The European People's Party (EPP) and the Liberals and Democrats (ALDE) groups in the European Parliament are calling for a new committee to be set up to look into past intelligence failures that allowed a series of terror attacks over the past two years and to find ways to improve Europe's anti-terror cooperation.
"We are witnessing the failure of cooperation in Europe in the field of anti-terrorism. For example, many of the terrorists who committed recent attacks were already registered in databases. But the exchange of this data between Member States has not worked," EPP Group Chairman Manfred Weber said.
"Only through increased data exchange and more cooperation between the EU states can we ensure more security for our citizens. A stronger Europe means more security for the people," he said.
"In the past, we have seen that information between intelligence services was not shared. In the attack in London, Italian authorities did warn their British peers about one attacker, having caught him in Bologna when he was trying to reach Syria. However, it did not lead to action from the British side. It is clear that the information exchange still contains many flaws. The Council should take this seriously and look into an option to create a European FBI," ALDE Chairman Guy Verhofstadt said.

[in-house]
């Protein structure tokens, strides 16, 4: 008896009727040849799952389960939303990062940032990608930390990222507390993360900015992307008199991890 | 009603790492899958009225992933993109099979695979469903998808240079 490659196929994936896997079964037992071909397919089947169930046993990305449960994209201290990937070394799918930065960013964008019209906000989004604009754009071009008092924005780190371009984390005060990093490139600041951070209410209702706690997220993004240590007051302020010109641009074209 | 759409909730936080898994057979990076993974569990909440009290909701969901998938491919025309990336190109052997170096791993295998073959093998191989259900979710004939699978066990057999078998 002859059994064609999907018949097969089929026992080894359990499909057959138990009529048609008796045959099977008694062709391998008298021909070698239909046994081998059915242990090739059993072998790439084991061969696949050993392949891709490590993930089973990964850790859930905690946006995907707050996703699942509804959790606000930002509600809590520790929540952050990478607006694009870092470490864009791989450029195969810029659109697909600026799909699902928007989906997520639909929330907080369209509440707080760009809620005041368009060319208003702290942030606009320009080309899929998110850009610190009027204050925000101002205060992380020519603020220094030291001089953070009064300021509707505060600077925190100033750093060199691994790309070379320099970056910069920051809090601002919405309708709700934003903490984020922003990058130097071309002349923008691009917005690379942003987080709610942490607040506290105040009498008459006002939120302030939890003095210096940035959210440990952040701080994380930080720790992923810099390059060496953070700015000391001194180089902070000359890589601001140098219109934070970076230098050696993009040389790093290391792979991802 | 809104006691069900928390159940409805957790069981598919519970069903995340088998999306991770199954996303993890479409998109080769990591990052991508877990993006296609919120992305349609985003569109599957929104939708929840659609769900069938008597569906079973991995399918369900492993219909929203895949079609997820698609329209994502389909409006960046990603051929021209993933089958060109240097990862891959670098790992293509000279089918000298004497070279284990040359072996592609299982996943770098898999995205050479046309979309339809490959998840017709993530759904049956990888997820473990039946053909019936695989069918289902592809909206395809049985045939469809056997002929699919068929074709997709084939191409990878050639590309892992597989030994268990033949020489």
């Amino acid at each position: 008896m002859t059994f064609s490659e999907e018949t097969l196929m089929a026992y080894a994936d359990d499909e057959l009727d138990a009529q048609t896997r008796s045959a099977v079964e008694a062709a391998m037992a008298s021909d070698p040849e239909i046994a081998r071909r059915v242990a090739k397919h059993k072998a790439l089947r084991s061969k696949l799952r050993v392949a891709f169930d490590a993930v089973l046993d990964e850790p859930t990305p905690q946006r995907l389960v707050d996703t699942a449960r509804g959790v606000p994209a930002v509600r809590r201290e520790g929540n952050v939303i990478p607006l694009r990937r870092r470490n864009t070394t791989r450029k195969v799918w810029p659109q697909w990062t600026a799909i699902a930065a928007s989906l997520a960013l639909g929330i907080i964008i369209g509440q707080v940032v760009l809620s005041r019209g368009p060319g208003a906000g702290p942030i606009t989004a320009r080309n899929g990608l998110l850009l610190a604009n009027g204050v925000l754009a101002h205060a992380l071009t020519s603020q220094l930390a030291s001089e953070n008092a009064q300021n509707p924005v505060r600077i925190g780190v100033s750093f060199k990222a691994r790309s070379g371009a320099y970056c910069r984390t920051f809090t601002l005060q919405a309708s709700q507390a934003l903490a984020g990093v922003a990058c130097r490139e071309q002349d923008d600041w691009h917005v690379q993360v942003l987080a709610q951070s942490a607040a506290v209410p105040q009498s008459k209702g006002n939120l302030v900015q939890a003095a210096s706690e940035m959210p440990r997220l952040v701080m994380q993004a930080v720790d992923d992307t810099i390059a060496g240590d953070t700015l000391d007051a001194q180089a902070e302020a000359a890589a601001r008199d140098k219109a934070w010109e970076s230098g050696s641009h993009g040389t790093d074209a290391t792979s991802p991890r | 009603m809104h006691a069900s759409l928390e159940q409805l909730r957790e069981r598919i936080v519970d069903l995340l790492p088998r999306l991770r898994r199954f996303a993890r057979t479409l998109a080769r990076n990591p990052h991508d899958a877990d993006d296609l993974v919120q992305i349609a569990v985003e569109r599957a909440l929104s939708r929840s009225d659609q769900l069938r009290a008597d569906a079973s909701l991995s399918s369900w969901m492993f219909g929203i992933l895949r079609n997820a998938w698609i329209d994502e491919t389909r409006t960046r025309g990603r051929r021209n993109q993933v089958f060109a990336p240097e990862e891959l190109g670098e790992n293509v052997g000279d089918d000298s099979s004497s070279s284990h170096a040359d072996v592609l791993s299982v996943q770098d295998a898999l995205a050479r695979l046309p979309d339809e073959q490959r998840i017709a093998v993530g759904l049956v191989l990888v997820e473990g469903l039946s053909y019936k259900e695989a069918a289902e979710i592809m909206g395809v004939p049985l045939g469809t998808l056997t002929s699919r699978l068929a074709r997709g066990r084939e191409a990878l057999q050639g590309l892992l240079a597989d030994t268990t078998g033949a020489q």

However, their calls brought a swift riposte from the Socialists & Democrats (S&D) group, which said the EU Parliament already had committees which dealt with counterterrorism.
"We fully support the aim of improving cooperation and information sharing between member states, however we have seen no evidence that a special committee would help achieve this. We already have a civil liberties, justice and home affairs committee covering these issues," S&D Group president Gianni Pittella said.
"Creating a completely new committee makes absolutely no sense. It will duplicate work and waste time and money. Guy Verhofstadt and Manfred Weber have not said anything new today but are simply trying to exploit a very serious situation in order to score cheap political gains. Shame on them," Pittella said.